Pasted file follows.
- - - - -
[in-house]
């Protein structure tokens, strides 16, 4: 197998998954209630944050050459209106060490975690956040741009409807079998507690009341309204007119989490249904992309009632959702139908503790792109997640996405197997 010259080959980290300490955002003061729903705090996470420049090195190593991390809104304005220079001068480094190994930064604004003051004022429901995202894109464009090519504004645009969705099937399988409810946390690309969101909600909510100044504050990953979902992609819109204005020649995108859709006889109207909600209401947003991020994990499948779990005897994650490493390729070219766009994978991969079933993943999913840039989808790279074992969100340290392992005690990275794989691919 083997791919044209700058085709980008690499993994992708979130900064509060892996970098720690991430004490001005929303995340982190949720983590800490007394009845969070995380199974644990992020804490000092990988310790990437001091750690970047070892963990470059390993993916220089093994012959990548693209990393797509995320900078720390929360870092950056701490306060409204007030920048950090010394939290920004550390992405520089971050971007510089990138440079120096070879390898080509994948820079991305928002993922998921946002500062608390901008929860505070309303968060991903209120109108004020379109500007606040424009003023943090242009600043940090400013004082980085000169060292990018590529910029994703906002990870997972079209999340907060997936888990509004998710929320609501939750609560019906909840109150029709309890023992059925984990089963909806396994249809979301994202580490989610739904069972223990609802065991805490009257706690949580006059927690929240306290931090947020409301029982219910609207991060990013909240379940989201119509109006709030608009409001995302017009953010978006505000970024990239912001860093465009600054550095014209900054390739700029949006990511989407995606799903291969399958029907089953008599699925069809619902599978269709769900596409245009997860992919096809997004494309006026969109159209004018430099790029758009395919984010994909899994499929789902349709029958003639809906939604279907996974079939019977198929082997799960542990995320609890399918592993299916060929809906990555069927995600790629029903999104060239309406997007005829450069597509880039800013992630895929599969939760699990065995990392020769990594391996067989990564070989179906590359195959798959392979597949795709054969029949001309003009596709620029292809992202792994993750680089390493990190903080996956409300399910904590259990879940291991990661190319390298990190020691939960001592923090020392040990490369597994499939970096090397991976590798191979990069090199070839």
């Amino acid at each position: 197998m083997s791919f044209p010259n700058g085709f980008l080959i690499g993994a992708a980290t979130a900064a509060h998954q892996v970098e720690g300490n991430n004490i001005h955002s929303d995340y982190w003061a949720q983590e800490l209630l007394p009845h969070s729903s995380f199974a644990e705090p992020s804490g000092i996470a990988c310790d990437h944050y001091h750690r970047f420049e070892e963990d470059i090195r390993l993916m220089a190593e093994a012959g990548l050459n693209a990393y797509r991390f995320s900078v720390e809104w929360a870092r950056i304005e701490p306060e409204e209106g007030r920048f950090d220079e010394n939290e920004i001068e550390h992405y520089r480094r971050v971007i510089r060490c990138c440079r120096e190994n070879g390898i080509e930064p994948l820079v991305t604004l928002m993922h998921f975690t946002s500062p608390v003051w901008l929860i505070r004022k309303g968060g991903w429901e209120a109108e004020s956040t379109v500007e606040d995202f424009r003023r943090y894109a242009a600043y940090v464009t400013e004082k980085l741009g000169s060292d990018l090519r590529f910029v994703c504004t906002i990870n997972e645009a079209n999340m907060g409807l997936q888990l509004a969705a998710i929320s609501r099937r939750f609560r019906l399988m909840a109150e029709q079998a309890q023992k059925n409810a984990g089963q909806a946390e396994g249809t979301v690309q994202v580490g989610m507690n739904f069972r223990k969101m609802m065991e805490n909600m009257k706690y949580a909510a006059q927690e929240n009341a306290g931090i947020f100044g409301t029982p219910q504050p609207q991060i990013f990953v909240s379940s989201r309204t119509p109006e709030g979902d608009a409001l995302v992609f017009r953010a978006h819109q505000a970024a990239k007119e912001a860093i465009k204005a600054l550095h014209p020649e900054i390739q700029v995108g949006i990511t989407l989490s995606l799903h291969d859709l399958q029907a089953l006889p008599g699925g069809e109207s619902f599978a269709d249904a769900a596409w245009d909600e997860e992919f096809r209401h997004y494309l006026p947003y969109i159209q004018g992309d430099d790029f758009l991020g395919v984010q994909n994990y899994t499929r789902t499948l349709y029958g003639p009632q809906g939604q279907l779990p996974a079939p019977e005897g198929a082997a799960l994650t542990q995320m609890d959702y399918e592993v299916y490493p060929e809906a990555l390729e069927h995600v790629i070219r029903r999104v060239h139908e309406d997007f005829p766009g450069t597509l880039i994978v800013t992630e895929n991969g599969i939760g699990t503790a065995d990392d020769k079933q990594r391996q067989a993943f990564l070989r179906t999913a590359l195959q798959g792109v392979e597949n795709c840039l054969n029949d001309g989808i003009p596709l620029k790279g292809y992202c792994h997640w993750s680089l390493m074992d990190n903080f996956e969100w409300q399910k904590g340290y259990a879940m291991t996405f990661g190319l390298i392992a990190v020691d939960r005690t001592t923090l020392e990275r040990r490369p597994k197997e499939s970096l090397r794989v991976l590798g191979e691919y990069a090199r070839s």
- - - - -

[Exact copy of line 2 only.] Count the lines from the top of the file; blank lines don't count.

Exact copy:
């Protein structure tokens, strides 16, 4: 197998998954209630944050050459209106060490975690956040741009409807079998507690009341309204007119989490249904992309009632959702139908503790792109997640996405197997 010259080959980290300490955002003061729903705090996470420049090195190593991390809104304005220079001068480094190994930064604004003051004022429901995202894109464009090519504004645009969705099937399988409810946390690309969101909600909510100044504050990953979902992609819109204005020649995108859709006889109207909600209401947003991020994990499948779990005897994650490493390729070219766009994978991969079933993943999913840039989808790279074992969100340290392992005690990275794989691919 083997791919044209700058085709980008690499993994992708979130900064509060892996970098720690991430004490001005929303995340982190949720983590800490007394009845969070995380199974644990992020804490000092990988310790990437001091750690970047070892963990470059390993993916220089093994012959990548693209990393797509995320900078720390929360870092950056701490306060409204007030920048950090010394939290920004550390992405520089971050971007510089990138440079120096070879390898080509994948820079991305928002993922998921946002500062608390901008929860505070309303968060991903209120109108004020379109500007606040424009003023943090242009600043940090400013004082980085000169060292990018590529910029994703906002990870997972079209999340907060997936888990509004998710929320609501939750609560019906909840109150029709309890023992059925984990089963909806396994249809979301994202580490989610739904069972223990609802065991805490009257706690949580006059927690929240306290931090947020409301029982219910609207991060990013909240379940989201119509109006709030608009409001995302017009953010978006505000970024990239912001860093465009600054550095014209900054390739700029949006990511989407995606799903291969399958029907089953008599699925069809619902599978269709769900596409245009997860992919096809997004494309006026969109159209004018430099790029758009395919984010994909899994499929789902349709029958003639809906939604279907996974079939019977198929082997799960542990995320609890399918592993299916060929809906990555069927995600790629029903999104060239309406997007005829450069597509880039800013992630895929599969939760699990065995990392020769990594391996067989990564070989179906590359195959798959392979597949795709054969029949001309003009596709620029292809992202792994993750680089390493990190903080996956409300399910904590259990879940291991990661190319390298990190020691939960001592923090020392040990490369597994499939970096090397991976590798191979990069090199070839």